[iDC] Art Basel: Signs of a Broken Food Chain

Cynthia Rubin cbrubin at risd.edu
Tue Jun 19 10:58:50 EDT 2007

I am curious about how others are reacting to the buzz on the big art fairs.  In particular, I was struck by comments in Carol Vogel's report from Art Basel, June 14, NY Times


quotes from Vogel's text:

Collectors are grumbling about the scarcity of top-quality art.

“There are some good things, but not as many as there used to be here,” said Donald L. Bryant, a Manhattan collector and trustee of the Museum of Modern Art. “The market is so hot, and the demand is so great, it’s getting harder to find great art.”


The food chain is broken.  Everywhere I go, I find intelligent people working on interesting ideas - wonderful artists who have stockpiles of work in their attics, basements, under their beds, or digitally stashed on hard-drives.  I am not talking about totally unrecognized artists, but about artists who once were in important shows, who had their work discussed at length in art magazines, or even on the cover of art magazines, or have been honored with grants and commissions.  Not overlooking younger artists, we find artists at all stages of their careers who are making installations or exhibitions in their homes, restaurants, wherever they can.

I am writing from Avignon.  Yesterday I stumbled into a gallery where stacks of abstract paintings recalled the 1970s, but the gallery owner explained that even these do not satisfy the local market of buyers who are clamoring for Provencal scenes which could have been painted more than 100 years ago.  On Saturday night I went to an open house by an established artist in one of those elite "year-in-Provence" towns --- an artist whose name shows up in google searches of auctions - -and who does some interesting work - and he had the stockpiles described above.  I also visited the new contemporary art museum "Collection Lambert" , and saw the Cy Twombly exhibit http://www.collectionlambert.com/pages/expofutur.htm.  Nice paintings, but it still is not clear how these merit the title "quality" while many others did not get there.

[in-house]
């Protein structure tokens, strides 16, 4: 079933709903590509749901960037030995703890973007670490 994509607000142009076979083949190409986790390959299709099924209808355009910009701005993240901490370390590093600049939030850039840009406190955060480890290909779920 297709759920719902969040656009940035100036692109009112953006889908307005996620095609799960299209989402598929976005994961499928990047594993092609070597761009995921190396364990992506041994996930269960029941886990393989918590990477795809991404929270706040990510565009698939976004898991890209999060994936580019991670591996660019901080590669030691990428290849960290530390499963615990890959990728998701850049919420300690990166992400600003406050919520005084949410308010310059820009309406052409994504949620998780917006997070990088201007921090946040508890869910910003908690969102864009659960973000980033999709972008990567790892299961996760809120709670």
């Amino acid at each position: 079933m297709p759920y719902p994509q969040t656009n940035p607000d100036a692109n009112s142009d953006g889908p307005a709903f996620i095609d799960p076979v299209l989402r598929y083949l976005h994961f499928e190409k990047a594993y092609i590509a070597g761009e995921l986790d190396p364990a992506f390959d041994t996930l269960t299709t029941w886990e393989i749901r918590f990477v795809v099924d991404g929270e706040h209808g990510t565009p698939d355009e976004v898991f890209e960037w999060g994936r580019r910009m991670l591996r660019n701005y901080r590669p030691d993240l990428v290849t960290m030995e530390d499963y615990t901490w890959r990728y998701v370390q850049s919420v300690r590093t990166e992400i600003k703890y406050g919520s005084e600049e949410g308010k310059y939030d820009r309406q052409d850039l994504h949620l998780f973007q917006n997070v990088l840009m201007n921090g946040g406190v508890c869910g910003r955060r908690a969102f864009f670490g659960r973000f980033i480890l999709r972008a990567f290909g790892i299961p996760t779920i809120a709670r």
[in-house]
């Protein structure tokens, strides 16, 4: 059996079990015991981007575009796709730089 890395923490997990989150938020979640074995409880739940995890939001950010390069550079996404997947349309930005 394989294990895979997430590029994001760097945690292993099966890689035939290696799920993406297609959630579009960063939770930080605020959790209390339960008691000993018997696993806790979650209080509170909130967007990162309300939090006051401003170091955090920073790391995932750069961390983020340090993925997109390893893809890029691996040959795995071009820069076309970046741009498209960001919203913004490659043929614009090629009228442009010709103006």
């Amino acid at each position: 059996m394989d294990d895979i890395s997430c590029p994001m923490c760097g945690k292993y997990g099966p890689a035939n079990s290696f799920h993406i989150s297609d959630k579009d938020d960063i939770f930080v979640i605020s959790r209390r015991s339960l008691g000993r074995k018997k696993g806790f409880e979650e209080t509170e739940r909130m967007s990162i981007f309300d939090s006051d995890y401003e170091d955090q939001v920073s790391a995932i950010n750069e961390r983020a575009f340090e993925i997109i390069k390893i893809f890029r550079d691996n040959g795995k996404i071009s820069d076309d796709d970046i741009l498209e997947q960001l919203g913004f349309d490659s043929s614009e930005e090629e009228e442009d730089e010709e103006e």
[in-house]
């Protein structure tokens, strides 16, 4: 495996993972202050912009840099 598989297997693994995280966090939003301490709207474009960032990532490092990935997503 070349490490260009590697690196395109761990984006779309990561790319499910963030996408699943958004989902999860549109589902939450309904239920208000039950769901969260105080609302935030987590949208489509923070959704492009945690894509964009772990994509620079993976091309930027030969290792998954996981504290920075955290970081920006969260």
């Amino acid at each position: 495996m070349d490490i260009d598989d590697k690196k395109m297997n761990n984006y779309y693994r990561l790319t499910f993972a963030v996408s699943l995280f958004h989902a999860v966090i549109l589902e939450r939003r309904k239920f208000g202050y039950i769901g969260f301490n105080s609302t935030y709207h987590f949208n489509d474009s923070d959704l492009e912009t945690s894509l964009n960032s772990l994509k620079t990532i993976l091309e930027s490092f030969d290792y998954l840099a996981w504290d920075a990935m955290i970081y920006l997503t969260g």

We know that we live in a curated time, a time in which the interest comes not from the artists but from those who envision and organize exhibits around conceptual movements that they either identify or invent (who knows?).  If work falls outside of the parameters of the curatorial mission, then it is not shown.  If work is too similar to already selected work, it is not shown.  

But if work goes too long without being shown, it fall out of view of the curators, and it is difficult to resurrect it.  Consider this observation in the Vogel article:

quotes from Vogel's text:

Art fairs help to gauge popular tastes, and dealers hungry for material often revisit artists who have gone out of fashion. A decade ago no one would have paid attention to the installation of Belgium street signs by Marcel Broodthaers adorning the booth of Michael Werner, a dealer in Cologne and New York. But by the afternoon of opening day they had all been sold.
“Michael has had them since 1969,” said Gordon VeneKlasen, his partner. “He showed them at Mary Boone in New York in 1987, and nobody touched them. Now everyone wants to have them.”

The non-artist frequently has a view of artists receiving first local attention, then national, then international, all of the basis of aesthetic or conceptual merit.  What is really happening, however, is that if artists are interested in "the market" (and many are not), that they artists are forced to spend more and more of their time second guessing the curators.  Others, who do "quality work", fall into void.  A few fortunate ones, like Marcel Broodthaers, may get pulled out again, but consider that he might not have been - that all these years he had to pay storage for work that 20 years later is "great".  Was his timing off?

Is there anyway to mend the food chain? Do we care?  What does the "lack of quality work"mean for the many artists making quality work that never gets shown?

Cynthia Beth Rubin

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